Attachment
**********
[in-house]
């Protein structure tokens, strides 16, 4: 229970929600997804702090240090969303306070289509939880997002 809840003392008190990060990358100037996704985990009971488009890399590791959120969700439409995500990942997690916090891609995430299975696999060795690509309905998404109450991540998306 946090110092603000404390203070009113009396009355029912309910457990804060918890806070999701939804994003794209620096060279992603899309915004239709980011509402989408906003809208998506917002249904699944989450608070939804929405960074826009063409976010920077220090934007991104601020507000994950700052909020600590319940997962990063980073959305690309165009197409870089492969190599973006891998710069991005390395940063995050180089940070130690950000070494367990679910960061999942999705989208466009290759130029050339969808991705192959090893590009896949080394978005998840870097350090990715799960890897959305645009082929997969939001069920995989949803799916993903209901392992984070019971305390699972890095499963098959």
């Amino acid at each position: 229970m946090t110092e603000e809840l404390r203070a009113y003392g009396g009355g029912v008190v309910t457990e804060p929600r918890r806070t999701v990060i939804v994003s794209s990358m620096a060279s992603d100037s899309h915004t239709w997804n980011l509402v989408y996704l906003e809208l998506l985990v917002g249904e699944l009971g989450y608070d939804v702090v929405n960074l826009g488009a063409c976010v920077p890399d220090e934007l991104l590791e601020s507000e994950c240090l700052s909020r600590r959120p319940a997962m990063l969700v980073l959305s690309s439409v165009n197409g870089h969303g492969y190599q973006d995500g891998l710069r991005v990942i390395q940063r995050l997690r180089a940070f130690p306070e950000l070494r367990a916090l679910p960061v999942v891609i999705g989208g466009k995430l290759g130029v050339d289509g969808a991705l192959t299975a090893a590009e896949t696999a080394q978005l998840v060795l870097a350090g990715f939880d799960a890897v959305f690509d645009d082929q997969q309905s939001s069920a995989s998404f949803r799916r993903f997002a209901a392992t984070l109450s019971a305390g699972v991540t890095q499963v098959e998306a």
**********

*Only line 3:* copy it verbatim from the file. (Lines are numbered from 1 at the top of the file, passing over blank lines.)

């Amino acid at each position: 229970m946090t110092e603000e809840l404390r203070a009113y003392g009396g009355g029912v008190v309910t457990e804060p929600r918890r806070t999701v990060i939804v994003s794209s990358m620096a060279s992603d100037s899309h915004t239709w997804n980011l509402v989408y996704l906003e809208l998506l985990v917002g249904e699944l009971g989450y608070d939804v702090v929405n960074l826009g488009a063409c976010v920077p890399d220090e934007l991104l590791e601020s507000e994950c240090l700052s909020r600590r959120p319940a997962m990063l969700v980073l959305s690309s439409v165009n197409g870089h969303g492969y190599q973006d995500g891998l710069r991005v990942i390395q940063r995050l997690r180089a940070f130690p306070e950000l070494r367990a916090l679910p960061v999942v891609i999705g989208g466009k995430l290759g130029v050339d289509g969808a991705l192959t299975a090893a590009e896949t696999a080394q978005l998840v060795l870097a350090g990715f939880d799960a890897v959305f690509d645009d082929q997969q309905s939001s069920a995989s998404f949803r799916r993903f997002a209901a392992t984070l109450s019971a305390g699972v991540t890095q499963v098959e998306a």